Martins’s choreography was a muddle of dance breeds, none of which were articulated beyond the stylings of watered-down touring cast company dancing, or worse, dinner theater fare. The giant mirror did little to enhance the simple steps (which never really seemed to fit these dancers who hungered for a little more intricacy with every gesture).
And the guest singers Debbie Gravitte and Jonathan Dokuchitz, hitting almost all the right notes, mingled with the dancers which made for an odd merger of artistic forms. They seemed uncomfortably shoehorned together, and even joined the dancers for a final grand exit, something out of “Manhattan Melodrama.” Instead it all looked unresolved (there was no storyline, after all) and like the easy way out. “Thou Swell,” for all the glitz and good humor, felt more like a party to which none of us were invited.
“Stars and Stripes” is an unqualified crowd pleaser. And as danced by Ashley Bouder and Damian Woetzel, the tone was patriotic without being nationalistic, witty without being satirical, a circumstance not inflated by pomp. George Balanchine constructed a loose pageant of a sort, with each section (or “Campaign,” as the ballet refers to them) designed as regiments. The Corcoran Cadets were classical variations of the Rockettes, with their short tutus and ankle socks. The Rifle Regiment was stately but wry; this is a tribute to, and a wink at, the armed forces of 1950s Americana. Nothing of this sort would be attempted today by a major company—the tenor of an updated choreographic interpretation of the military would be controversial and far too disconcerting to stage. Imagine it, tin soldiers of the 21st century.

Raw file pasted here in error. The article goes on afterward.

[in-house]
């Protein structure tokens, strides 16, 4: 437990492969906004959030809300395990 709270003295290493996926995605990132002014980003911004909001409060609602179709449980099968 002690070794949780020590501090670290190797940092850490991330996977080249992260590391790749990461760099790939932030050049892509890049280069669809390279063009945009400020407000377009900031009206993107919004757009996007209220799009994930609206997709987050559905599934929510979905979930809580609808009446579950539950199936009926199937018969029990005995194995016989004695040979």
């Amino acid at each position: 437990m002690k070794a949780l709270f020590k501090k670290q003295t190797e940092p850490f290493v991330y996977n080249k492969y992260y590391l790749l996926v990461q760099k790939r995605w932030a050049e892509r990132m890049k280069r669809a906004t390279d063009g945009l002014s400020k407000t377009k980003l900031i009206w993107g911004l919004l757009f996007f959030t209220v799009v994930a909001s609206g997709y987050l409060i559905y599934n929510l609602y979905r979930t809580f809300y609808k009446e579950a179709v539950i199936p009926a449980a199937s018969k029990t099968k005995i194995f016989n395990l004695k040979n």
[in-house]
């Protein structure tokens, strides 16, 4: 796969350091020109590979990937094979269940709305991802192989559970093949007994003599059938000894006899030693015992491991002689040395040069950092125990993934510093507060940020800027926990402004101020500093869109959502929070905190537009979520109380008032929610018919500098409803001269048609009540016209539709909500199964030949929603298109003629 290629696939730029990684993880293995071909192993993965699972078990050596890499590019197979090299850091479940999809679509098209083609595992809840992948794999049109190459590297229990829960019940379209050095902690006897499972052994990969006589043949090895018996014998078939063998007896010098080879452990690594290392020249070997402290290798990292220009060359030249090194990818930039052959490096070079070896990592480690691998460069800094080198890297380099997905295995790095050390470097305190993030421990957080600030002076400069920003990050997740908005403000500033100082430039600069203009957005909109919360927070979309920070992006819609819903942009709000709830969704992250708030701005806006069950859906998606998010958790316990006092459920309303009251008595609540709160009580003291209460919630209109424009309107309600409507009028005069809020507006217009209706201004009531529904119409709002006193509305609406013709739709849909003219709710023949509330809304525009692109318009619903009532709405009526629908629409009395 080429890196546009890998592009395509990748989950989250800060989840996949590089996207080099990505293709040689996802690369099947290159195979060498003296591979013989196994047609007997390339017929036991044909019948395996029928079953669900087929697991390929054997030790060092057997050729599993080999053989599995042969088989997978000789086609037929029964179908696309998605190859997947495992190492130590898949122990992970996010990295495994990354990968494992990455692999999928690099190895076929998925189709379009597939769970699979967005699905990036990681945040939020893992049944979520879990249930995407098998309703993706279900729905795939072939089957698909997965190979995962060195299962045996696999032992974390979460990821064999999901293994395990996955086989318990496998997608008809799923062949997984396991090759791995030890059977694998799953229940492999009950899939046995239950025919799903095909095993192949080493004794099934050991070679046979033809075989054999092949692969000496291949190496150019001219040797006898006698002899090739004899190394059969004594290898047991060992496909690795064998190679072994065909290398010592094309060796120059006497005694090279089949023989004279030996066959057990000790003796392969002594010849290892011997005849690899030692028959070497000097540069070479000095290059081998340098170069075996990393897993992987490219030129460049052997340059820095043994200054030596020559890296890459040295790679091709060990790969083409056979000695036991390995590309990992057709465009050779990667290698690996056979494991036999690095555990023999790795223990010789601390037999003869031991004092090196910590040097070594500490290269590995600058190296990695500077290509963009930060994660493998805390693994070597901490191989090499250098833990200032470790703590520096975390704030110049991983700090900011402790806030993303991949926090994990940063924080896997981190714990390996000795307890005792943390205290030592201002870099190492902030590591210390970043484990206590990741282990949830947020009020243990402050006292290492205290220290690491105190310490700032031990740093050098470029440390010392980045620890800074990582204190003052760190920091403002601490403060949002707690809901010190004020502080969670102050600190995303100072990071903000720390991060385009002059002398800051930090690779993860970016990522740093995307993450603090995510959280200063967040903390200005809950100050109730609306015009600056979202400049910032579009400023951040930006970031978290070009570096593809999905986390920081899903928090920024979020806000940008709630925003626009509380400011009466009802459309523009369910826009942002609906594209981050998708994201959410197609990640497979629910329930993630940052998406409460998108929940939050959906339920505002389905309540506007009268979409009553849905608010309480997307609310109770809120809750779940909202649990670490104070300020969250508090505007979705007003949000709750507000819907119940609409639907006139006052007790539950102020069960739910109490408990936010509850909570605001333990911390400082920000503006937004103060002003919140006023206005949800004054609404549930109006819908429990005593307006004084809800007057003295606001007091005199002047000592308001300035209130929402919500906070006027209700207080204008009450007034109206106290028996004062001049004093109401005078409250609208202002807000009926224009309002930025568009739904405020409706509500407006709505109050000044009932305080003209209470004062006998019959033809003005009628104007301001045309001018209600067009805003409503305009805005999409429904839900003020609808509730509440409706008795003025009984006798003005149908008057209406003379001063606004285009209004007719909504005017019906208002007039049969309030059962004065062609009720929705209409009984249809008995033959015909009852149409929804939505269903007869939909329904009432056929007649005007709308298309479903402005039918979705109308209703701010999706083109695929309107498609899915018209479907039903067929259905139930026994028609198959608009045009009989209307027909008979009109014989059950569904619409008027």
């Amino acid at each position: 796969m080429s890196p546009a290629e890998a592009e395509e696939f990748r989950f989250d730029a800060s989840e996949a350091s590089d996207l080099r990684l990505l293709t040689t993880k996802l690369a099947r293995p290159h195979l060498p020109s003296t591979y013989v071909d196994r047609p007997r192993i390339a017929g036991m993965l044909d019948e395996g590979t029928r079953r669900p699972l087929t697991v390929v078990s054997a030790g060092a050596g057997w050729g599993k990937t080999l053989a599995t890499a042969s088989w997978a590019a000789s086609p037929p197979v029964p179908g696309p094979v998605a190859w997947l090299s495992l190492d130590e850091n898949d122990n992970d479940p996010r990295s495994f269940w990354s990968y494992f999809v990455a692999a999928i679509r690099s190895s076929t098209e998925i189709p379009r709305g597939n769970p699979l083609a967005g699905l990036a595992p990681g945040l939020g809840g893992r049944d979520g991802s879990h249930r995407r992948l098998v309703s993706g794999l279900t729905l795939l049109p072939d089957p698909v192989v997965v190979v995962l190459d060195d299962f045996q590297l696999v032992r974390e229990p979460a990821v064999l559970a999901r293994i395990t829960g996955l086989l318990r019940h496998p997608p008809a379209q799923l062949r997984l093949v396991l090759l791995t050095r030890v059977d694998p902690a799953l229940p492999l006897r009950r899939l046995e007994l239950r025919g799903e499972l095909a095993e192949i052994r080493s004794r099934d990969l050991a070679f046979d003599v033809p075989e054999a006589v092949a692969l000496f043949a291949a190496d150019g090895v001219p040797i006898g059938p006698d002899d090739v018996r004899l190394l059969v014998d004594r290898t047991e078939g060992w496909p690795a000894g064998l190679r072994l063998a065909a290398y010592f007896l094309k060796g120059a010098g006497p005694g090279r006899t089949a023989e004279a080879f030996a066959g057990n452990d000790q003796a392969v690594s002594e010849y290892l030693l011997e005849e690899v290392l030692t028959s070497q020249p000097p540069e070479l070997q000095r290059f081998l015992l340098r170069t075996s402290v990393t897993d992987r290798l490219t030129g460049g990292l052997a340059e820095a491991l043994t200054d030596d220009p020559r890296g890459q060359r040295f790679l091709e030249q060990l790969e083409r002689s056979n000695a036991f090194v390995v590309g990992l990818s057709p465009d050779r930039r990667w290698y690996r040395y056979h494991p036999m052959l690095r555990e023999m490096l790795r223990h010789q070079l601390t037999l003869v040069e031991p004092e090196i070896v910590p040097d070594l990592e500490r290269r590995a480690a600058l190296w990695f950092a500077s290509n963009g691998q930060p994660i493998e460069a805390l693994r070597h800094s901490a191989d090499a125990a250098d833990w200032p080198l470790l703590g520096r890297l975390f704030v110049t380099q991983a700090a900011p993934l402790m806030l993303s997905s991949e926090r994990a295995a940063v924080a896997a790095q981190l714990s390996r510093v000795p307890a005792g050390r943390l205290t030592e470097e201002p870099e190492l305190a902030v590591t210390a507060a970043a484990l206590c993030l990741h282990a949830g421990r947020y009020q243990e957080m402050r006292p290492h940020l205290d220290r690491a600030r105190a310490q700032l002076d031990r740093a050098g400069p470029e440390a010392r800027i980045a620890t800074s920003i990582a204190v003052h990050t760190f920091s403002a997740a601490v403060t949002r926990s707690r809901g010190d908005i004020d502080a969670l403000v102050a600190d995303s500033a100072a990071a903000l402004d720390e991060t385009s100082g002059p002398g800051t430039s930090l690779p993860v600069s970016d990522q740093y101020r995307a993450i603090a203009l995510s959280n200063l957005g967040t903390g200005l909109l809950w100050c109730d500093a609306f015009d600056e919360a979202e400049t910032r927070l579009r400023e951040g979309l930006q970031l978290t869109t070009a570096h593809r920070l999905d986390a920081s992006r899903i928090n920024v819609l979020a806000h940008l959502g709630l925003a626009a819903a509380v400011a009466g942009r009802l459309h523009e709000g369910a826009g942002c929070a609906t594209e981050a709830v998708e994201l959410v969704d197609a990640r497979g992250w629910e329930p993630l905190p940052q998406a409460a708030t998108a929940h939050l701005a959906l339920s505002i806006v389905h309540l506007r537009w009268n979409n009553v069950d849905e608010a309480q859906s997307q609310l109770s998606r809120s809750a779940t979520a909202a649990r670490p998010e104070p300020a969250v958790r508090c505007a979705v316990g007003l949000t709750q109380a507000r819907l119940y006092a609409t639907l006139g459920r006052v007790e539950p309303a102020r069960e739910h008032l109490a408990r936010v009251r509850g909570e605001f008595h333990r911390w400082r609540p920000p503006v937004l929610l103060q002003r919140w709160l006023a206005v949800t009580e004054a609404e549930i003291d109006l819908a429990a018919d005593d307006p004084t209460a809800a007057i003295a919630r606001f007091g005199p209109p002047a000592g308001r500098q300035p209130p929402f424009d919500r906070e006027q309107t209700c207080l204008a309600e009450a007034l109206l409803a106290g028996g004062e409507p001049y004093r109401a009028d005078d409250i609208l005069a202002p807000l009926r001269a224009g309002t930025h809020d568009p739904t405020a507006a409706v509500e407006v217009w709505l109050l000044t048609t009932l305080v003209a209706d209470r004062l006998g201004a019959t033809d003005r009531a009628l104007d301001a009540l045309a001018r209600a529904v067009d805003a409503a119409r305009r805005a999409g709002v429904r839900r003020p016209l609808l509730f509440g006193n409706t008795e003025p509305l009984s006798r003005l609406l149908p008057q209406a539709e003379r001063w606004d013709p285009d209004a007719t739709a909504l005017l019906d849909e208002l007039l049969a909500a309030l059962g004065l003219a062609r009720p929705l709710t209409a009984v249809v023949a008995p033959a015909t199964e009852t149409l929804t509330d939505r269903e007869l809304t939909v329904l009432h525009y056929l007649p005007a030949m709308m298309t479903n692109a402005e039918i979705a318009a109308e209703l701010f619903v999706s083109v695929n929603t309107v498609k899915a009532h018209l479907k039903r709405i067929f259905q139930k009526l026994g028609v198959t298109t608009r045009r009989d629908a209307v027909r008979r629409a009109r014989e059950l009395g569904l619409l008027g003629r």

Bouder and Woetzel’s partnering was clever and sprightly, and when she slipped, he was quick to overwhelm the audience (a little taken aback) with his role’s pinwheel of jumps, inducing gasps of the awe-struck variety out of them. But Bouder proved to be a tenacious, smooth adapter. She whipped back into her character delicately yet vociferously, winning everyone over, and investing the piece as a whole with an energy and vitality that suggested a ballerina of many more years’ experience and thickening of skin.